Hallo again to all.
Even the most casual skimmer of Anglican news over the past week couldn't avoid the sorry mess that is the tale told in the 'Slee memo'. No principal player in this memo comes off admirably; in fact, rather the opposite. The atmosphere of manipulation and manoeuvring described in rather dry and matter-of-fact terms makes it all the more appalling to read. We wanted to leave that room after having entered it through Andrew Brown's initial article and then through Colin Slee's document itself.
So we did. And we went straight into the garden.* And a very Anglican thing that is to do.
Until very recent history, a parson of the Church of England had a vicarage with a glebe, where there would be a kitchen garden for the growing of food and a flower garden for truth, beauty, and goodness. The flower garden often contained an abundance of herbs, for cooking and for medicine. Indeed, in earlier times (say, to 1800) the flower garden was mostly herbs, with a few flowers grown primarily for the medicinal properties. Vicarage gardens could be relatively small or extend to a vast number of acres, depending on the benefice. In the cities, it might be a small plot, but there would be green space somewhere. From the earliest times of the Ecclesia Anglicana, we find clergy in the garden, not simply strolling and sniffing, but planting and propagating.
Do you know the Reverend S. Reynolds Hole (1819-1904), better known as 'Dean Hole'? He was quite besotted by roses, loving them nearly as much as he loved fox hunting. As Vicar of Caunton, he grew 400 varieties and later when appointed Dean of Rochester, 135 roses filled the deanery garden. From the Oxford Dictionary of National Biography: 'The establishment of the National Rose Society in December 1876 was largely due to his efforts; his Book about Roses, How to Grow and Show Them (1869; 15th edn, 1896), though of no great scientific value, did much to popularize horticulture. The work was translated into German and circulated widely in America. Hole presided at the National Rose Conference at Chiswick in 1889, and Tennyson, in writing to him, hailed him as "the Rose King"'.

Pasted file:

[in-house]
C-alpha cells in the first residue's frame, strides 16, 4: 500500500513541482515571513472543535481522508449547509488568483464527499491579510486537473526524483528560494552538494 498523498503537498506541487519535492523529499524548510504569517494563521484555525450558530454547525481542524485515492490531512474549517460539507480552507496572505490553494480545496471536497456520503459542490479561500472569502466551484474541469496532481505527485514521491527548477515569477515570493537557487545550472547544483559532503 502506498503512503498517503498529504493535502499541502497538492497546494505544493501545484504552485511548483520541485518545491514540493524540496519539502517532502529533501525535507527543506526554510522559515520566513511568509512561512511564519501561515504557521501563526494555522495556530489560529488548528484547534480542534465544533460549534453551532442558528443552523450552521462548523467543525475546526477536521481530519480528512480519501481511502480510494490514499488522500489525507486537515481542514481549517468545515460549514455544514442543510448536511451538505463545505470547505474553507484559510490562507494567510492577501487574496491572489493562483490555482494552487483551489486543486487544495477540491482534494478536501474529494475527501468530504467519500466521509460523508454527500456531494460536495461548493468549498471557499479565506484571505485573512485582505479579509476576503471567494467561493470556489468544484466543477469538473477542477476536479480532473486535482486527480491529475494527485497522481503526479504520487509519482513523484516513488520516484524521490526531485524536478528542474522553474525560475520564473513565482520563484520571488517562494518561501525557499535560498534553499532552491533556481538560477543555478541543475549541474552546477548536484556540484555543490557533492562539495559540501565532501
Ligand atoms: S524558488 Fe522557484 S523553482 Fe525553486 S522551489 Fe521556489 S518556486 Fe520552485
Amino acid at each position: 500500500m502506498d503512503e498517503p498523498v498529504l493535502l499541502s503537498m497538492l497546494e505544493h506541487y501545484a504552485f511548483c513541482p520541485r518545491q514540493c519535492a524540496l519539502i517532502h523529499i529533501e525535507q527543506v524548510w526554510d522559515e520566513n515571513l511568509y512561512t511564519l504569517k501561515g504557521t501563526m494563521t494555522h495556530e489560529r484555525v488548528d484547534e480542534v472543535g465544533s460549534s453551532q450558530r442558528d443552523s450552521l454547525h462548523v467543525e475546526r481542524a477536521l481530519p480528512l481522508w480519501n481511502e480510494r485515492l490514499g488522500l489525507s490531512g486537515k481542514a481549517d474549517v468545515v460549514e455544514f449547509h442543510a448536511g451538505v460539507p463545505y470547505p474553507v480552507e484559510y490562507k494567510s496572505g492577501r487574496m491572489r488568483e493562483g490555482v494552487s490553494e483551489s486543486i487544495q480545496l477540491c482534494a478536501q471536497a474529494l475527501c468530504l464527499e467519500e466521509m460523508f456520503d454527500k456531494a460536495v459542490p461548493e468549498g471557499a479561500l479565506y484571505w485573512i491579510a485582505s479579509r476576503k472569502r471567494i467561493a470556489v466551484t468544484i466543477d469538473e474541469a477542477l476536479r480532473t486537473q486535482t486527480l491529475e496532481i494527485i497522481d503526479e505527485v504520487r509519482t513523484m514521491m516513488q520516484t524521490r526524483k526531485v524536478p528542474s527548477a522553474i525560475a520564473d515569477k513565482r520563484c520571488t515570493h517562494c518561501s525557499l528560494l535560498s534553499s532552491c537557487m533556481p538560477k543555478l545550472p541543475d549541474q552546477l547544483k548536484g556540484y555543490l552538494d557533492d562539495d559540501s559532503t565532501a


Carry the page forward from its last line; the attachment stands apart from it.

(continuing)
Canon Henry Nicholson Ellacombe (1822-1916) was a charming generalist gardener. Vicar of Bitton for more than a half century, his garden of 1.5 acres contained nearly 3000 variety of plants and 'it was said there was no garden of its size in England that contained so many varied, rare, and interesting plants'. He not only gardened, he wrote on it. His very successful In a Gloucestershire Garden (1895) ran into numerous editions and in his book, The Plant-Lore and Garden Craft of Shakespeare (1878) he listed, identified, and commented on every plant mentioned in Shakespeare's works. He urged country parsons to take up his passion and not neglect their vicarage gardens. Alas, the vicarage at Bitton was sold in 1951 and little remains of the great garden Canon Ellacombe created.